Sometime after 9:30 p.m., when her friends left her in her own driveway after toilet paper and shaving cream pranks, teenager Martha Moxley was murdered.  Midday on Halloween 1976, her body was found under a tree in her own side yard by a neighbor girl during a brief search.  She had been bludgeoned and stabbed to death with a women's golf club, a Toney Penna-brand six-iron. She was struck four times in the head and then stabbed through the neck with the shaft of the club. During the attack, the club broke into four pieces, three of which were found at the scene.  The club was matched by police to a set owned by Michael Skakel's mother in 1975, but the monogram that would conclusively prove whether it belonged to that set would have been on the fourth piece, the grip, which has never been found.
 
Although his brother Tommy (aged 18 in 1975) and the boys' live-in tutor Kenneth Littleton were the first and second prime suspects, it is younger brother and Moxley neighbor Michael Skakel (aged 15 in 1975) who was arrested for the crime 25 years later on January 19, 2000.  On January 31, 2001, the decision was made to try Skakel as an adult.  If he is found guilty, he faces a possible sentence of life in prison.  His defense maintains that there is no physical evidence linking Skakel to the crime.
 
Skakel, the nephew of the late Sen. Robert F. Kennedy, maintains his innocence, but the prosecution asserts he confessed to the killing during a stint at Elan, a Maine rehab center/reform school after a drunk-driving conviction.  Some of his fellow students denied he had confessed, others claimed he had.  Gary Coleman, one of the latter group, testified that Skakel had confessed during group therapy sessions and privately that he had killed Moxley.  However, Coleman, a key prosecution witness, was found dead in his driveway in Rochester, NY on August 7, 2001 of an apparent heroin overdose.
 
Clothing alleged to have belonged to Michael Skakel had been found in the Skakel's garbage following the murder.  Stains had been found as well as hair that appeared comparable to Moxley's.  The clothing was somehow lost and can no longer be used as evidence however.
 
More damning was the fact that both Thomas and Michael Skakel changed their initial stories when they gave testimony as adults.  They claimed they had been too embarrassed as teens to admit the truth: that Tommy had made out with Moxley earlier that night and prematurely ejaculated; and that Michael had masturbated while in a tree outside her bedroom window.  Excerpts of Martha Moxley's diary, where she allegedly wrote about having problems with Michael, has been submitted as evidence by the prosecution.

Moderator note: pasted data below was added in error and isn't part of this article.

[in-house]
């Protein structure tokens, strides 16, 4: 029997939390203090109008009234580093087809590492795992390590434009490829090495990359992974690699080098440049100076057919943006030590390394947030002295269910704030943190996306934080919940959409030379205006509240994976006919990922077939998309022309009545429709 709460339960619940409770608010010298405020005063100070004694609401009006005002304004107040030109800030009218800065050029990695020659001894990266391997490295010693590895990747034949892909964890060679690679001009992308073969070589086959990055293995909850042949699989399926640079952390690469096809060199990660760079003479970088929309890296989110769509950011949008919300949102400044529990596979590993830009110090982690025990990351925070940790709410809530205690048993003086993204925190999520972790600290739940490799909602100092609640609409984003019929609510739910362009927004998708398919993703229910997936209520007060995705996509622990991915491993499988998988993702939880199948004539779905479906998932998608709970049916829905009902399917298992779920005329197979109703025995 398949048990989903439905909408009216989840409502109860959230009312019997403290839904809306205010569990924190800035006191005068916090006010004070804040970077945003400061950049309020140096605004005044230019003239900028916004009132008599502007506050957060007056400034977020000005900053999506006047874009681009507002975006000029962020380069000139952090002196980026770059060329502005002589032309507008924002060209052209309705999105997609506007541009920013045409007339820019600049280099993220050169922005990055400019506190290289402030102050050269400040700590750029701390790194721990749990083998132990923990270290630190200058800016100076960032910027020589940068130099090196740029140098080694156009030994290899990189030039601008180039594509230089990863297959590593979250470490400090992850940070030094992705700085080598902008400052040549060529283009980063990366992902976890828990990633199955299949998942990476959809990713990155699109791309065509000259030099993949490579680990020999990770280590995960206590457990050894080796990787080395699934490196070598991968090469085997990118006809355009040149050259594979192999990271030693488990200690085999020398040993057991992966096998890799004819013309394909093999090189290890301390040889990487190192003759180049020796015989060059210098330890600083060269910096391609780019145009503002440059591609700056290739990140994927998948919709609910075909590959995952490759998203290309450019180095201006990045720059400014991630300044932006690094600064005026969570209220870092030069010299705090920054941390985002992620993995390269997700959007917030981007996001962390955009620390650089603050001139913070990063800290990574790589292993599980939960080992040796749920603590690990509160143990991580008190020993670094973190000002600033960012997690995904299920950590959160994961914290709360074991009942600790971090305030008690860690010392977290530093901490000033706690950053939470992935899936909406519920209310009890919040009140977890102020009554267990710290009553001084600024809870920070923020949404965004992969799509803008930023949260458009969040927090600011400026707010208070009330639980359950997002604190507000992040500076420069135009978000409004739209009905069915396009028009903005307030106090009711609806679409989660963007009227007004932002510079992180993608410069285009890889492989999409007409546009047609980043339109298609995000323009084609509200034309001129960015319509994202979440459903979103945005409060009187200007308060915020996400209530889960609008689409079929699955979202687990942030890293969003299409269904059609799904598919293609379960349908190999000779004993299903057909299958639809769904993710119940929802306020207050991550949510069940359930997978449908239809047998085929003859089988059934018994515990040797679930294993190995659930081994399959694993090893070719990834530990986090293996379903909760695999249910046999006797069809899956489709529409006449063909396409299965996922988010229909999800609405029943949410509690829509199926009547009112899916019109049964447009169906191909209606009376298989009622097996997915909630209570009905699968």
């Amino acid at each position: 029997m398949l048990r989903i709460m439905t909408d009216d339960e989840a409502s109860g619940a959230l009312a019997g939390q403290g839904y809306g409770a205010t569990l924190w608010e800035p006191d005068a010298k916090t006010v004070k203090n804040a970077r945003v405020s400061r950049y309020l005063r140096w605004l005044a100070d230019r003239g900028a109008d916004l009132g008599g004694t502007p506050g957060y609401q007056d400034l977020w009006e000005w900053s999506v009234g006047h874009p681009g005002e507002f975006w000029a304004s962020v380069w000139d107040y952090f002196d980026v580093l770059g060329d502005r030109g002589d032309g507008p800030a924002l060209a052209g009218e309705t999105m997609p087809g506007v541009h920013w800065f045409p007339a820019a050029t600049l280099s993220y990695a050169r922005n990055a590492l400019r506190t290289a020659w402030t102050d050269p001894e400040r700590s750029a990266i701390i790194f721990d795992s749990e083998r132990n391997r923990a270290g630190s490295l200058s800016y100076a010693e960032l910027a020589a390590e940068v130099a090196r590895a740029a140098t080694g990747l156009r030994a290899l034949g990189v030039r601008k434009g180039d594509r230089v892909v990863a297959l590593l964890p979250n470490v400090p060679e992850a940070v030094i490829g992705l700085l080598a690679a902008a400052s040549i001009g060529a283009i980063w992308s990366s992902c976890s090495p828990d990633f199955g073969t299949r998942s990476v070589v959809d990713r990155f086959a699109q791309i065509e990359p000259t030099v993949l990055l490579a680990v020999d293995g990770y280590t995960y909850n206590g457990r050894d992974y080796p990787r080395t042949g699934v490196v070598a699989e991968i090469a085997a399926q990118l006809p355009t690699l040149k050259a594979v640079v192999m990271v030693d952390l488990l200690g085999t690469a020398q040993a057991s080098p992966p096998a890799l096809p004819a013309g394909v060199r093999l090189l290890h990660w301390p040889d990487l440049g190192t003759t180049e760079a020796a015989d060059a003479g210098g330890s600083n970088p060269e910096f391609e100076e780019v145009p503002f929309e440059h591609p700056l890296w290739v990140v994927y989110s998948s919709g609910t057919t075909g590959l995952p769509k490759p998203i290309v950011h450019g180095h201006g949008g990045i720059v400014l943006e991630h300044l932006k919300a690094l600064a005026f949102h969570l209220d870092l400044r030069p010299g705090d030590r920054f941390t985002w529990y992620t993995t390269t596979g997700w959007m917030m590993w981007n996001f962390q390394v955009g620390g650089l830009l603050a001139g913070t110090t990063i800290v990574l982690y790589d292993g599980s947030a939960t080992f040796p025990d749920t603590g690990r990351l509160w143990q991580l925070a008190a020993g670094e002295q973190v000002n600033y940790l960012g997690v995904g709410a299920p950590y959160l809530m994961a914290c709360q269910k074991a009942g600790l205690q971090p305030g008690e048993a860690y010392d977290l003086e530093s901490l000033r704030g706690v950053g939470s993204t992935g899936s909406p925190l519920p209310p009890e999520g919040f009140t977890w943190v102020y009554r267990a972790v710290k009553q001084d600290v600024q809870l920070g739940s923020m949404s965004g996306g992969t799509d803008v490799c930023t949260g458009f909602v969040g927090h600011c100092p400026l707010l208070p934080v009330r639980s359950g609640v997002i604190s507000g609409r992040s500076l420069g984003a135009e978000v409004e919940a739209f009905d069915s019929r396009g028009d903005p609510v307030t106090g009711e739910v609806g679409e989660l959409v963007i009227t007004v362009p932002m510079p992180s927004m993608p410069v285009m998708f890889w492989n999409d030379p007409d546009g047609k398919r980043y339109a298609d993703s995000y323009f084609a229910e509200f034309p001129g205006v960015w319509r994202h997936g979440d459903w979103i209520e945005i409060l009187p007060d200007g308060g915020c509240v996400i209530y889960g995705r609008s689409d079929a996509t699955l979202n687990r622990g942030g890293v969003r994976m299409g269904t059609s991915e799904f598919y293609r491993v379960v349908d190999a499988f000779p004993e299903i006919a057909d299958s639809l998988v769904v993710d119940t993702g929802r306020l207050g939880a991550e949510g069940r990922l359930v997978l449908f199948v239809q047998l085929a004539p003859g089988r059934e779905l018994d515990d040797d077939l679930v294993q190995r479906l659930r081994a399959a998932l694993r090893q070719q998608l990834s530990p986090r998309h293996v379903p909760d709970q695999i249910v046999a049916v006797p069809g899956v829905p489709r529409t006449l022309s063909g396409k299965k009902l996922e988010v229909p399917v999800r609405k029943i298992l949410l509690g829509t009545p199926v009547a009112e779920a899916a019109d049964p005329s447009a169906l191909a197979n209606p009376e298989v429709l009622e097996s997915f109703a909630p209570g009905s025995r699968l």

Kenneth Littleton, the Skakel boys' tutor, had been the second suspect after Tommy.  He denies killing Moxley.  Complaints had been made about Littleton by Skakel neighbors and others -- that he had appeared nude outside the Skakel's home, that he had a collection of pornography, that he was an alcoholic.  Littleton was also arrested for assaulting a woman in public some time after the killing, as he exhibited increasingly strange and disturbed behavior. 
 
The night Moxley was killed was Littleton's first night of work, and it wasn't long before he had a falling out with Skakel's father and was fired.  His wife claimed he confessed to committing the crime and cooperated with police and prosecutors to make a case against him. Prosecutors used Littleton's wife to obtain a tape recording where Littleton admitted he may have confessed the killing to her, but he claims his admissions were because he was drunk, under pressure, and mentally ill. 
 
Despite suspicion that he was the perpetrator which ran so deep it even involved investigations into possible serial killing connections in areas where Littleton had lived, he was let off the hook when prosecutors granted him immunity for testifying before a grand jury in 1998.  His testimony included that the Skakel boys and their friends had been drinking alcohol on the night of the murder. 
 
Martha Moxley had moved to Greenwich only a year before at age 14 from California. She had made many friends in her short year there, and according to her diary, liked to have fun and was still discovering which boy she liked best.  According to her autopsy report, Martha Moxley died a virgin at 15 years old. -- Edited from the article archive at Court TV